Do we Need a Plant Theodicy?
KeywordsTheodicy, evil, plants, animals, God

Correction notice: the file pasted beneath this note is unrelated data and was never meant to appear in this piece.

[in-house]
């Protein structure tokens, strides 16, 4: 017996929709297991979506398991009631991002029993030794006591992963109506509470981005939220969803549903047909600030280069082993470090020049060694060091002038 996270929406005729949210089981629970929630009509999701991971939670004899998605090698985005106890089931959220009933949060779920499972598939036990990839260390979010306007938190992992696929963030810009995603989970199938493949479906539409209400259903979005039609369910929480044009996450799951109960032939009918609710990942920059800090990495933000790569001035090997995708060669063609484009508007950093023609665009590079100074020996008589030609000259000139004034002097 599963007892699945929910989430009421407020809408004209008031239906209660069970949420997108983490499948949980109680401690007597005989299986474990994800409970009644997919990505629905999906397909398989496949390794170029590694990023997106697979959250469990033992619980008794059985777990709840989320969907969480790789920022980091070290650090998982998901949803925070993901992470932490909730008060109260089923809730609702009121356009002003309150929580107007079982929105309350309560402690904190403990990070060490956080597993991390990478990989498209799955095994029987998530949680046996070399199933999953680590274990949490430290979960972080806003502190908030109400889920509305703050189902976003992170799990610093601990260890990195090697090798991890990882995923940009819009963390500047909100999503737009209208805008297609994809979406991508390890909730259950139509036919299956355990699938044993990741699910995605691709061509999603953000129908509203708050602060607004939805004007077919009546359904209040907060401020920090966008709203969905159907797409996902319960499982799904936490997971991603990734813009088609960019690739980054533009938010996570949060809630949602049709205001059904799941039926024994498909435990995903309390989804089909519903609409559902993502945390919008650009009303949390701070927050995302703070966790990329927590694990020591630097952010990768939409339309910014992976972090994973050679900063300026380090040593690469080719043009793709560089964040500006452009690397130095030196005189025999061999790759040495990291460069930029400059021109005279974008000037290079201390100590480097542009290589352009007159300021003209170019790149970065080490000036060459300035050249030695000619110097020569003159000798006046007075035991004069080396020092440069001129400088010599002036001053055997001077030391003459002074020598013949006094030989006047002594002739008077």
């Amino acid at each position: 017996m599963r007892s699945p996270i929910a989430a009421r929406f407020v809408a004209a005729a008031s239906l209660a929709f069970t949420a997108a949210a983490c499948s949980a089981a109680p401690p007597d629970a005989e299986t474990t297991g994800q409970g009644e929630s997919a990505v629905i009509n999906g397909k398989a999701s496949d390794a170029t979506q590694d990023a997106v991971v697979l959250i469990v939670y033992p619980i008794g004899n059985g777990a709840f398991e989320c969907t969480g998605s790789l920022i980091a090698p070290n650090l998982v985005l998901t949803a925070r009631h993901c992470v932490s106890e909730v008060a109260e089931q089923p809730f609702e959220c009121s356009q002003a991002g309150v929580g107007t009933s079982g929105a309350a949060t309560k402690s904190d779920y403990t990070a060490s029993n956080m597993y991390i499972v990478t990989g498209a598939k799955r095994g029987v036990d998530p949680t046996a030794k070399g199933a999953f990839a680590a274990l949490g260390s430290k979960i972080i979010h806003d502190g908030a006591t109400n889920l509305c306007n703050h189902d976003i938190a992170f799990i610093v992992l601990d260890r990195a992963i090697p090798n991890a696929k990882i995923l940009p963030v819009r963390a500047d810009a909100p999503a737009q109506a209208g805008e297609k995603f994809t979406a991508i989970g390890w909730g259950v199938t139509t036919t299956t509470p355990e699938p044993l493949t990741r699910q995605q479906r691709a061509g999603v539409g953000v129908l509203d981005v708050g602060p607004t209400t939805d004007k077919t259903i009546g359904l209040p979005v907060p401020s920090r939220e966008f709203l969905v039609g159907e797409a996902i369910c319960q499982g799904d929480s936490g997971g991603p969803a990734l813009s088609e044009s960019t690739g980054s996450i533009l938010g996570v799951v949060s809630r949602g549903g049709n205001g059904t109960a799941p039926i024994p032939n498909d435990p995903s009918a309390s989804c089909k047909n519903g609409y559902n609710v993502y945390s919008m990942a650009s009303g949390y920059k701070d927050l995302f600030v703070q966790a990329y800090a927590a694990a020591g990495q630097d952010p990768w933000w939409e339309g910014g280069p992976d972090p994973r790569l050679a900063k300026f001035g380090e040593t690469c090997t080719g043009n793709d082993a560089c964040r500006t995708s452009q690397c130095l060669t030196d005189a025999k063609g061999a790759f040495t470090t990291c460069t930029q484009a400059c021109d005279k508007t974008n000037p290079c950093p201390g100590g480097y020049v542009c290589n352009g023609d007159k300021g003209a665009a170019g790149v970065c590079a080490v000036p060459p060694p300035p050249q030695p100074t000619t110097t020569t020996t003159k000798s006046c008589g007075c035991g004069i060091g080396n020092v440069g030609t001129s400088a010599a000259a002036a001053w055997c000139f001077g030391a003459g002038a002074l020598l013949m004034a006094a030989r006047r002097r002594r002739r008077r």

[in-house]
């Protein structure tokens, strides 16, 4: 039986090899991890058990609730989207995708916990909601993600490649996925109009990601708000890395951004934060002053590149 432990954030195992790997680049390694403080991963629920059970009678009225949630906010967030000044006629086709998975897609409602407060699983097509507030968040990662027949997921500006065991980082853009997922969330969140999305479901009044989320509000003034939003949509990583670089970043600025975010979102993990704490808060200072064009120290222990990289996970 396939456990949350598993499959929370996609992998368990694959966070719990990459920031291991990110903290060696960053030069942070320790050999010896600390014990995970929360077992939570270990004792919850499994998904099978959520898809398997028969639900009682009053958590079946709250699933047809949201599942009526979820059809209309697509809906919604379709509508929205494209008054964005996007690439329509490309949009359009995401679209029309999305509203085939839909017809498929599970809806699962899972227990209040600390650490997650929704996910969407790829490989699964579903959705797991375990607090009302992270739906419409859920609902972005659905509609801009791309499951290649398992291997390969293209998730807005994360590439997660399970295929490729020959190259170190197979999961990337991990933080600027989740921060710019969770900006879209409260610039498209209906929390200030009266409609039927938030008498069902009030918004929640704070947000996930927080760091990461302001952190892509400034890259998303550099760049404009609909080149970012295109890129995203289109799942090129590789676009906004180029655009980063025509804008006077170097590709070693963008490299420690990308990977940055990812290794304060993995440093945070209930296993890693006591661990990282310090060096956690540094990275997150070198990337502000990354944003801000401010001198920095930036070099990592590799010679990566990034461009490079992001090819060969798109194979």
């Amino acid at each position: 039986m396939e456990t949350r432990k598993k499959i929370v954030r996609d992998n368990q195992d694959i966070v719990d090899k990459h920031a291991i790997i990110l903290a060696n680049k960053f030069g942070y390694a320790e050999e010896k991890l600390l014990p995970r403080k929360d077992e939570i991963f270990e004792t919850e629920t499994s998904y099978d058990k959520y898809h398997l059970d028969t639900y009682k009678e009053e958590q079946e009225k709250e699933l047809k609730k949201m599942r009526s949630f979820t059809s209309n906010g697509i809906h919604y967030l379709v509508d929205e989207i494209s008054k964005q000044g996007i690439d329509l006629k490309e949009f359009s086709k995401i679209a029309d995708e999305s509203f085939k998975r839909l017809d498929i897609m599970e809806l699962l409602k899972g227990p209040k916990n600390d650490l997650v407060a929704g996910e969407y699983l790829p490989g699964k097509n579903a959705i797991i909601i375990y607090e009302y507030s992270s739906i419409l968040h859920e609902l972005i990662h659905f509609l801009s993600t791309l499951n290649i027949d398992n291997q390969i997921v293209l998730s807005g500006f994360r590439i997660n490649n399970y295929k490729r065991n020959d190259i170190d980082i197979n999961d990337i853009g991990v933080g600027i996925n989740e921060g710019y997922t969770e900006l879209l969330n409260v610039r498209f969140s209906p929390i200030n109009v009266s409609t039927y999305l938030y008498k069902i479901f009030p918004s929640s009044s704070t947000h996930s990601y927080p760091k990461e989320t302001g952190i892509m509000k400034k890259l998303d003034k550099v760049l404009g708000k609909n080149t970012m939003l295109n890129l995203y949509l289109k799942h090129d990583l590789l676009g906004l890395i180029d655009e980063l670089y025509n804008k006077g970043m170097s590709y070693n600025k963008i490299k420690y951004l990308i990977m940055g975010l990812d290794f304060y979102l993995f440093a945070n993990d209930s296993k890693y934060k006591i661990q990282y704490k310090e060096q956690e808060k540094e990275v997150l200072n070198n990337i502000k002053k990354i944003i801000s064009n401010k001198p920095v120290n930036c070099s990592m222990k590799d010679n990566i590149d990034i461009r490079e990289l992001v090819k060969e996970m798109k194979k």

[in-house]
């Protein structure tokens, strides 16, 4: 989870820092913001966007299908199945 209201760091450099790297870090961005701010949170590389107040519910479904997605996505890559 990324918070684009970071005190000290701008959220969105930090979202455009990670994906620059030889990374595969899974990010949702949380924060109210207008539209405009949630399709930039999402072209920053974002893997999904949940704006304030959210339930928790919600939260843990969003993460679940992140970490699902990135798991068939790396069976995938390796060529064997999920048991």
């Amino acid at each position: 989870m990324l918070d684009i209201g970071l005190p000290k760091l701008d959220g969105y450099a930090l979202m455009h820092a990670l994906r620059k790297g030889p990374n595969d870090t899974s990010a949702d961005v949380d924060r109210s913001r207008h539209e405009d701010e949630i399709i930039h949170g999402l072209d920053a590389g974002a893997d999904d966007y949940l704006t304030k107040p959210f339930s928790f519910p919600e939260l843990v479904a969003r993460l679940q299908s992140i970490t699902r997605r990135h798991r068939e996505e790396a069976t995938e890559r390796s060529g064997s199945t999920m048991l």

In recent decades, philosophers and theologians have become increasingly aware of the extent of animal pain and suffering, both past and present, and of the challenge this poses to God’s goodness and justice. As a result, a great deal of effort has been devoted to the discussion and development of animal theodicies, that is, theodicies that aim to offer morally sufficient reasons for animal pain and suffering that are in fact God’s reasons. In this paper, I ask whether there is a need to go even further than this, by considering whether effort should be made to extend theodicy to include plants as well. Drawing upon ideas found in some recent animal theodicies as well as in the work of some environmental ethicists, I offer three arguments for supposing that plants should indeed fall within the purview of theodicy: (1) the argument from non-flourishing as evil, (2) the argument from moral considerability, and (3) the argument from intrinsic value. I also consider a possible objection to each of these arguments. Having outlined and defended the aforementioned arguments for broadening theodicy to include plants as well as humans and animals, I conclude by considering what a plant theodicy might look like.
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